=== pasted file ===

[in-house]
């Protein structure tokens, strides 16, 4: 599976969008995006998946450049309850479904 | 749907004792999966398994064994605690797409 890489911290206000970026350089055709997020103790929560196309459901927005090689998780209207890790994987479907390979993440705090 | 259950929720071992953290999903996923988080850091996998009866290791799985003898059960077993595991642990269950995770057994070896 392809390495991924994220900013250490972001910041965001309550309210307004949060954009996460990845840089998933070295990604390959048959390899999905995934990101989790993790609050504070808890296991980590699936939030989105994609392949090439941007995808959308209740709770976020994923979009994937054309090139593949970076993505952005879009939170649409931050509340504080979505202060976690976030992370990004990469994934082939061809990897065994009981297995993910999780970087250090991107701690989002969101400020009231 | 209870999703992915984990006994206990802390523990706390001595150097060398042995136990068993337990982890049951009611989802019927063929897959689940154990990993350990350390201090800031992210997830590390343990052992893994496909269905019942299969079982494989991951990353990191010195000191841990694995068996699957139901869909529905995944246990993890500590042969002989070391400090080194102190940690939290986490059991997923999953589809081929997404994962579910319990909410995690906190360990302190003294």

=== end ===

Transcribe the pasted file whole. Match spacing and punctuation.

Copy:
[in-house]
């Protein structure tokens, strides 16, 4: 599976969008995006998946450049309850479904 | 749907004792999966398994064994605690797409 890489911290206000970026350089055709997020103790929560196309459901927005090689998780209207890790994987479907390979993440705090 | 259950929720071992953290999903996923988080850091996998009866290791799985003898059960077993595991642990269950995770057994070896 392809390495991924994220900013250490972001910041965001309550309210307004949060954009996460990845840089998933070295990604390959048959390899999905995934990101989790993790609050504070808890296991980590699936939030989105994609392949090439941007995808959308209740709770976020994923979009994937054309090139593949970076993505952005879009939170649409931050509340504080979505202060976690976030992370990004990469994934082939061809990897065994009981297995993910999780970087250090991107701690989002969101400020009231 | 209870999703992915984990006994206990802390523990706390001595150097060398042995136990068993337990982890049951009611989802019927063929897959689940154990990993350990350390201090800031992210997830590390343990052992893994496909269905019942299969079982494989991951990353990191010195000191841990694995068996699957139901869909529905995944246990993890500590042969002989070391400090080194102190940690939290986490059991997923999953589809081929997404994962579910319990909410995690906190360990302190003294």